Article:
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Grape growers tackle fire recovery, drought

Issue Date: April 14, 2021
By Kevin Hecteman
Napa County grape grower Dave Wilson inspects new growth on his vines. Most of his vineyards suffered fire damage last year, and he harvested less than half of his grapes because of smoke exposure.
Photo/Kevin Hecteman
As this Napa County vineyard produces new growth, farmers say they’re preparing for drought and working to clear brush and prepare firebreaks to reduce impact of future wildfires.
Photo/Kevin Hecteman

Too much fire and not enough water have made winegrape-growing efforts more challenging than usual for Dave Wilson and other North Coast farmers.

After losing crops to severe wildfires and accompanying smoke last year, farmers monitor bud break in their vineyards amid concerns about drought and the potential for more fires in 2021.

The LNU Complex wildfire last August affected nearly 90% of Wilson's Napa County vineyards, creeping along the vineyard floor and forcing him to replace some 600 vines.

Wilson described the blaze as "a very, very long fire line that was just relentless and continued to wrap around. It stretched for miles long, and it just crossed over onto our ranch all at once."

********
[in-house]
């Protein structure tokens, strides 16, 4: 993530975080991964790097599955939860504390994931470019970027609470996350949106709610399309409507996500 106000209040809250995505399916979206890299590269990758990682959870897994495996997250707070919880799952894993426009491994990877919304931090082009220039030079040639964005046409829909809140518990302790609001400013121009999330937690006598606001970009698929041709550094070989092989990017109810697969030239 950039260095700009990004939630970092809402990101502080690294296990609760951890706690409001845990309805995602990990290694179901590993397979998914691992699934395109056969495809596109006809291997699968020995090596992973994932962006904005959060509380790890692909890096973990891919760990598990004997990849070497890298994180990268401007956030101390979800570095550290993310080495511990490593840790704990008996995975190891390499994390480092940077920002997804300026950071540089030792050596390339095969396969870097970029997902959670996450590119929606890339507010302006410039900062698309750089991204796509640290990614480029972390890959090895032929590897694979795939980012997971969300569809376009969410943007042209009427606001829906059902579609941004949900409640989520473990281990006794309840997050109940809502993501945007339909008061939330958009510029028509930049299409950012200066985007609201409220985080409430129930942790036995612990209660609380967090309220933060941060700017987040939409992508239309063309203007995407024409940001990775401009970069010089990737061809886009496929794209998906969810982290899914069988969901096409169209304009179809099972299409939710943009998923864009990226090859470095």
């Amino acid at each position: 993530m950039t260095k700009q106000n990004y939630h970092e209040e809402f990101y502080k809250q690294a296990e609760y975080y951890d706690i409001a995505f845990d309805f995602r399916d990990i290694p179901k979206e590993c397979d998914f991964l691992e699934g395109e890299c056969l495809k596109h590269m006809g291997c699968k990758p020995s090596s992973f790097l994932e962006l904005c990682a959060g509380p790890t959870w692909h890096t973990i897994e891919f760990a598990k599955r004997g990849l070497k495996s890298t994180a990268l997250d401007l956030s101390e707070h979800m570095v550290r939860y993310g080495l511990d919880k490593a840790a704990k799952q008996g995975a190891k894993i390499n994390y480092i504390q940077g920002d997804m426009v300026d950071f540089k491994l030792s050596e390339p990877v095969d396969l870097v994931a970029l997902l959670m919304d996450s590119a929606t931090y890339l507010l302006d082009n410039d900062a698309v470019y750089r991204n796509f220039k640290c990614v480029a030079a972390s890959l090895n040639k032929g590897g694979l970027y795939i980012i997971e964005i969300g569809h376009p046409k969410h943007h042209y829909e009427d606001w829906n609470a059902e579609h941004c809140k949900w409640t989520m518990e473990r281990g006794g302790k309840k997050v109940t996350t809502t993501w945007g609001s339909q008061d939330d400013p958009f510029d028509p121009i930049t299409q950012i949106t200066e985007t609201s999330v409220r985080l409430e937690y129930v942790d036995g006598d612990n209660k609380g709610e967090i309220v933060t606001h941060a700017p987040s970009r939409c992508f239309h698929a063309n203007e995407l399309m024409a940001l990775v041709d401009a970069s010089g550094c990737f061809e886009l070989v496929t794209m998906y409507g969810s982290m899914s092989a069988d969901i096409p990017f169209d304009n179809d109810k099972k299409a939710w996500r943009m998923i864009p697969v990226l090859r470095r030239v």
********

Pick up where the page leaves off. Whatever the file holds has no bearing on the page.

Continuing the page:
His father, Terry, bulldozed firebreaks, and the ranch's homes and buildings were saved with the help of firefighters from Napa and Ventura counties.

As a result of the fire, Wilson said, he harvested only 40% of his grapes last year—the remainder were lost to smoke-exposure concerns. He said he also lost infrastructure, including fencing and end posts, and has had a lo of trellis repairs.

"We had so many pressure-treated posts that burned up here" that we're "going all back in with steel," Wilson said.

With 2020 in the rearview mirror, his attention now is on 2021 and its main challenge to date: drought.

"We know we're not going to receive any significant storms from here on out," he said while surveying some of his vines from a ridge near Wooden Creek. "We may get rain, but we know that our window has closed."

With that in mind, he plans to launch shoot-thinning work early.

"It will end up being about two weeks earlier than last year," Wilson said. "We're moving the practice a little bit earlier because of the moisture in the soil just being low. It's one of the things we can do to conserve the moisture in the soil."

Practicing no-till farming also helps keep soil moisture in, he added.

Although droughts bring challenges, "we've learned so much just in the stretch from 2012 to 2016," Wilson said. "We focus on things like managing our water, but also just making sure that we're paying attention to the nutrient status of the vines."

Down the hill in Carneros, winegrape farmer Tom Gamble said "we are definitely in a drought situation," with rainfall amounts similar to those seen in the drought of 1976-77—a formative experience for him.

"As a kid seeing his first big drought, it got my attention away from cars and girls, and I vividly recall helping sell off livestock and turning on overhead sprinklers in certain vineyards," Gamble said. "That drought really pushed the then-new technology of drip irrigation to become steadily adopted."